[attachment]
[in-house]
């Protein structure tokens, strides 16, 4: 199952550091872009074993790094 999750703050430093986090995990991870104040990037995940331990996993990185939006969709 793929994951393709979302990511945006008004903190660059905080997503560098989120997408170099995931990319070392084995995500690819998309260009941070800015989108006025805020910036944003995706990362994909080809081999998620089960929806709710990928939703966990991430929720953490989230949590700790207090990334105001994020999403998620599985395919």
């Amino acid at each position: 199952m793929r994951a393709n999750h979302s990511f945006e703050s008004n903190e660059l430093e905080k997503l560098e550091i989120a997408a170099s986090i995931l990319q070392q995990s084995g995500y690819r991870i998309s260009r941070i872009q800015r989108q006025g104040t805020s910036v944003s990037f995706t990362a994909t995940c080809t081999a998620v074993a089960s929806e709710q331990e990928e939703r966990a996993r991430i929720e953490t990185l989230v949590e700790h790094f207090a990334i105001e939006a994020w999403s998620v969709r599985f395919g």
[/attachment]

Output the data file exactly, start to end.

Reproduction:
[in-house]
């Protein structure tokens, strides 16, 4: 199952550091872009074993790094 999750703050430093986090995990991870104040990037995940331990996993990185939006969709 793929994951393709979302990511945006008004903190660059905080997503560098989120997408170099995931990319070392084995995500690819998309260009941070800015989108006025805020910036944003995706990362994909080809081999998620089960929806709710990928939703966990991430929720953490989230949590700790207090990334105001994020999403998620599985395919």
């Amino acid at each position: 199952m793929r994951a393709n999750h979302s990511f945006e703050s008004n903190e660059l430093e905080k997503l560098e550091i989120a997408a170099s986090i995931l990319q070392q995990s084995g995500y690819r991870i998309s260009r941070i872009q800015r989108q006025g104040t805020s910036v944003s990037f995706t990362a994909t995940c080809t081999a998620v074993a089960s929806e709710q331990e990928e939703r966990a996993r991430i929720e953490t990185l989230v949590e700790h790094f207090a990334i105001e939006a994020w999403s998620v969709r599985f395919g």